Lora with birds in the aviary
Lora with birds in the aviary

Special Projects

If there are many volunteers at one time the volunteer coordinator may start special projects. As an example, while I was there we got to wash and polish all of the tortoises, making their shells extra shiny and clean!

Lora holding one of the tortoises
Lora holding one of the tortoises


Volunteers are also responsible for giving tours to visitors who come to visit La Senda Verde. The volunteer coordinator provides training on how to give tours of the sanctuary, which last about an hour.

Fees and Commitment

The organization requires a minimum two-week commitment from volunteers, and they will love you if you stay longer then that. If you book directly with the organization, the cost to volunteer for the first two weeks is $400 USD. The cost per week decreases the longer you stay. A small percentage of that fee covers the cost of volunteer’s food, and the remainder goes to the animals.

What’s included while volunteering at La Senda Verde

As a volunteer, your accommodation and food is provided. Volunteers stay in shared mixed dorms. The dorms are basic, with bathrooms outside the rooms. Depending on availability, there is an option to pay extra and stay in a private cabin.

Volunteers get fed three meals a day at the communal kitchen and have the option to buy snacks between meals from the sanctuary. There are also a couple of convenient stores about a 10-minute walk from the sanctuary. The nearest town, Coroico, is about half an hour away by taxi.  Volunteers often share a taxi to Coroico in the evening to stock up on supplies and eat out at restaurants.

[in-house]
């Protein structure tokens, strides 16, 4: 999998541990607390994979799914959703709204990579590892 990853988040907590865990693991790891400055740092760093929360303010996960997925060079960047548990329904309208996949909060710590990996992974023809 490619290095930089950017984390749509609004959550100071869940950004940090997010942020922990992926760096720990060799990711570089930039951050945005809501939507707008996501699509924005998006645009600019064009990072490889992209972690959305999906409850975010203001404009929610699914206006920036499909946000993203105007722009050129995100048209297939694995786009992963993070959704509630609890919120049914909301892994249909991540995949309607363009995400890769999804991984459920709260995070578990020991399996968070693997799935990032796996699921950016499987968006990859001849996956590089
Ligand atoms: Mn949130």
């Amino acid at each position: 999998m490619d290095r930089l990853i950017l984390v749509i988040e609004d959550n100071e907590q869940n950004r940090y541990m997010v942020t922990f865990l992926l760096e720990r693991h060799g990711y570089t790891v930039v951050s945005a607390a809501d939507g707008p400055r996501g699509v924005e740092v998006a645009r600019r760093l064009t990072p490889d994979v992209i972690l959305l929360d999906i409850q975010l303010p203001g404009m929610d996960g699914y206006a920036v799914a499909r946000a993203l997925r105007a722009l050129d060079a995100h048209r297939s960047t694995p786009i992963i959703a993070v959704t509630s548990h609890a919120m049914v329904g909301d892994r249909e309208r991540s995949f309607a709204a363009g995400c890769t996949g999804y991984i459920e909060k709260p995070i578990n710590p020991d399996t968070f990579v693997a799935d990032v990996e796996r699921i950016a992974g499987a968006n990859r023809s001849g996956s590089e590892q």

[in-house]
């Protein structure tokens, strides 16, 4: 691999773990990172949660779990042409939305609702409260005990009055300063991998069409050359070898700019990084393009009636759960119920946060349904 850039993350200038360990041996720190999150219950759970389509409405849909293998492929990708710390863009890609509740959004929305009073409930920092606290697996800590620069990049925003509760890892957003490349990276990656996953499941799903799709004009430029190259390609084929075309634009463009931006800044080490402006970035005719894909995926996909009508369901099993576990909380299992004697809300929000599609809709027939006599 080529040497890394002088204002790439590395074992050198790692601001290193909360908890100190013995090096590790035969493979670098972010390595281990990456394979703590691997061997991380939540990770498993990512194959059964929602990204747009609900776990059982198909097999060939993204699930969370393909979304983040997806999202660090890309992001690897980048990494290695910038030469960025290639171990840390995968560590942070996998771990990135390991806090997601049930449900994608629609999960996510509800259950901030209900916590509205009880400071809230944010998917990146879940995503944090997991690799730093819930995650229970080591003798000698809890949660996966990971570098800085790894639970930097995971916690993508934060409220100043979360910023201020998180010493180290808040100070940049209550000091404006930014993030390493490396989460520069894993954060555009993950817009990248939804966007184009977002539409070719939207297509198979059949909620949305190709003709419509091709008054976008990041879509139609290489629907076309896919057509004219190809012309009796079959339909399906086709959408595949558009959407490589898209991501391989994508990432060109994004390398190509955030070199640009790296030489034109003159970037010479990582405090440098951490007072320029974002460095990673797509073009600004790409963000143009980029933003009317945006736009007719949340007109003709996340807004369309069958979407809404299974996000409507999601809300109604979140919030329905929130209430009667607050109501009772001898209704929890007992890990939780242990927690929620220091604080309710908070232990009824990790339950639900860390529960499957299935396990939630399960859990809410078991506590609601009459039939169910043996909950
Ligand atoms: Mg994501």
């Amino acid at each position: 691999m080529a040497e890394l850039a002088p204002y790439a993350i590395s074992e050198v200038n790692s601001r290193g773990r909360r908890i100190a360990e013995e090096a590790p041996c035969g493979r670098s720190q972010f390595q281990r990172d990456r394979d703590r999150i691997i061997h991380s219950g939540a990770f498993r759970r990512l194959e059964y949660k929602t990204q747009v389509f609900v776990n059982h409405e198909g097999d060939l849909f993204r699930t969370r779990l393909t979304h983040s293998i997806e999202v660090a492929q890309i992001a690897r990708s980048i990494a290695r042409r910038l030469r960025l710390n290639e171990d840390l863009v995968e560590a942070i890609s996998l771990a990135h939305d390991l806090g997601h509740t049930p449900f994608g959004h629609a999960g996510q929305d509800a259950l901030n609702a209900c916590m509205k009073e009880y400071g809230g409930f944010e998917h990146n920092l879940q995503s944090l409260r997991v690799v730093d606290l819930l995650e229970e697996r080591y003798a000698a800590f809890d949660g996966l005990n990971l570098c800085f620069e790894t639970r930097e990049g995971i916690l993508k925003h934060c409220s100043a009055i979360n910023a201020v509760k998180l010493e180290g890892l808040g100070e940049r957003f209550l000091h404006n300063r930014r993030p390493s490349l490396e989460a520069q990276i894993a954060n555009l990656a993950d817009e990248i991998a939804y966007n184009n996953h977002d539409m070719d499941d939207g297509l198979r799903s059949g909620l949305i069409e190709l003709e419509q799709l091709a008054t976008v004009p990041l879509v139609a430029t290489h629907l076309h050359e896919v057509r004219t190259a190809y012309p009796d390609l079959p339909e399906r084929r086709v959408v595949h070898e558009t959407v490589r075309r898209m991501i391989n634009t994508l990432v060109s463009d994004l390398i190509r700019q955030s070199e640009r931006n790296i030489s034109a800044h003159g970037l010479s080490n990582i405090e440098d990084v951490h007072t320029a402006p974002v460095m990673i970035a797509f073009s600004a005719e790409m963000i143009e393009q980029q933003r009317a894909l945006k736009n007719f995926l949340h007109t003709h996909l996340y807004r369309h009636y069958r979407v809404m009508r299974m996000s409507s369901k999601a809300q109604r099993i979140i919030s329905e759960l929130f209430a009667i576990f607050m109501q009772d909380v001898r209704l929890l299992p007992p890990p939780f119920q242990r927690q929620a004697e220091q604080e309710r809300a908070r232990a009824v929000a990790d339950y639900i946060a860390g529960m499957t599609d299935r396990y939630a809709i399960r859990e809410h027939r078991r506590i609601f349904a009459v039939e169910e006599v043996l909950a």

The sanctuary is in an isolated location so there isn’t much else to do around, but you will be kept busy during the day and tired by the evening. There is a volunteer room where you can watch movies, play cards, etc. Otherwise, the sanctuary is in a beautiful jungle so you can just relax and enjoy the incredible nature and wildlife around you.

La Senda Verde
One of the entrances of La Senda Verde

How to Volunteer with La Senda Verde

If you are interested in volunteering with La Senda Verde, you can submit an inquiry through their website. Someone will be in touch with you shortly to complete your application to volunteer and provide you with all the information you need to prepare for your time there.

Even if you can’t volunteer, consider visiting La Senda Verde if you are traveling through Bolivia. All of the profits from the tours go towards feeding the animals, and trust me they eat a lot of food!


I really enjoyed my time volunteering at La Senda Verde. It was a unique experience to work hands-on with a variety of exotic wildlife and learn about the problems that Bolivia faces with animal trafficking. If you have an interest in volunteering with wildlife, I definitely recommend this organization.

About the author

This is a guest post written by Lora Pope. Lora is a solo adventure travel blogger based out of Toronto, Canada. Raised on a rock in the middle of the Atlantic Ocean, she has a deep love for nature and wildlife. Lora has traveled to over 50 countries and is working towards her goal of visiting every country in the world, all while finding the best adventures that each one has to offer. On her blog,  she shares her adventures around the world and aims to inspire others to find their adventure. You can explore the world with Lora on her blog or through social media.  Find her on Pinterest, Instagram, Facebookand TwitterMake sure to follow her journey to get inspired.

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Volunteer with wildlife in Bolivia